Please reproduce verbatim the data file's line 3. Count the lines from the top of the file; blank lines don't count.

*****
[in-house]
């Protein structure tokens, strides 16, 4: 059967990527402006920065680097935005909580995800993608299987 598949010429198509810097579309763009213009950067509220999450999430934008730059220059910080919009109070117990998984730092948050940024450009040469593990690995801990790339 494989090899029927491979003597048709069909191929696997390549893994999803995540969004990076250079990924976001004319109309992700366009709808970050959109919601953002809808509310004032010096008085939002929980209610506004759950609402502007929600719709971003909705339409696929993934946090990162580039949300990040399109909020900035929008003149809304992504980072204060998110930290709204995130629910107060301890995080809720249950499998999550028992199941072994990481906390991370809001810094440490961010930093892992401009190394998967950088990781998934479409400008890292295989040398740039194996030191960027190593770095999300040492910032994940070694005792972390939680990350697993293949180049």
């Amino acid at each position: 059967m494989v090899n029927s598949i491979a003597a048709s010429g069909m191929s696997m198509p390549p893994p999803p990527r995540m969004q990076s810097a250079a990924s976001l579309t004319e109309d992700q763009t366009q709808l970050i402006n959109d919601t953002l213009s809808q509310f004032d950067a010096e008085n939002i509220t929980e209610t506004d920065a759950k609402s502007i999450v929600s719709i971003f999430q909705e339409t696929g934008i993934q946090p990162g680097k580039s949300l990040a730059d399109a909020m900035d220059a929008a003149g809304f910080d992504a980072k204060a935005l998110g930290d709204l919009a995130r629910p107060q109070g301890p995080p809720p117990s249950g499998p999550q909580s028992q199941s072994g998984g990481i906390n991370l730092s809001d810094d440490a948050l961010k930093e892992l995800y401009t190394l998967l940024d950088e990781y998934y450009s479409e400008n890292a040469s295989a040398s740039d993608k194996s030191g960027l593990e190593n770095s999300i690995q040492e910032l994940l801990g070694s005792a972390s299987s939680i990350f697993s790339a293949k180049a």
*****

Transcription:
């Amino acid at each position: 059967m494989v090899n029927s598949i491979a003597a048709s010429g069909m191929s696997m198509p390549p893994p999803p990527r995540m969004q990076s810097a250079a990924s976001l579309t004319e109309d992700q763009t366009q709808l970050i402006n959109d919601t953002l213009s809808q509310f004032d950067a010096e008085n939002i509220t929980e209610t506004d920065a759950k609402s502007i999450v929600s719709i971003f999430q909705e339409t696929g934008i993934q946090p990162g680097k580039s949300l990040a730059d399109a909020m900035d220059a929008a003149g809304f910080d992504a980072k204060a935005l998110g930290d709204l919009a995130r629910p107060q109070g301890p995080p809720p117990s249950g499998p999550q909580s028992q199941s072994g998984g990481i906390n991370l730092s809001d810094d440490a948050l961010k930093e892992l995800y401009t190394l998967l940024d950088e990781y998934y450009s479409e400008n890292a040469s295989a040398s740039d993608k194996s030191g960027l593990e190593n770095s999300i690995q040492e910032l994940l801990g070694s005792a972390s299987s939680i990350f697993s790339a293949k180049a």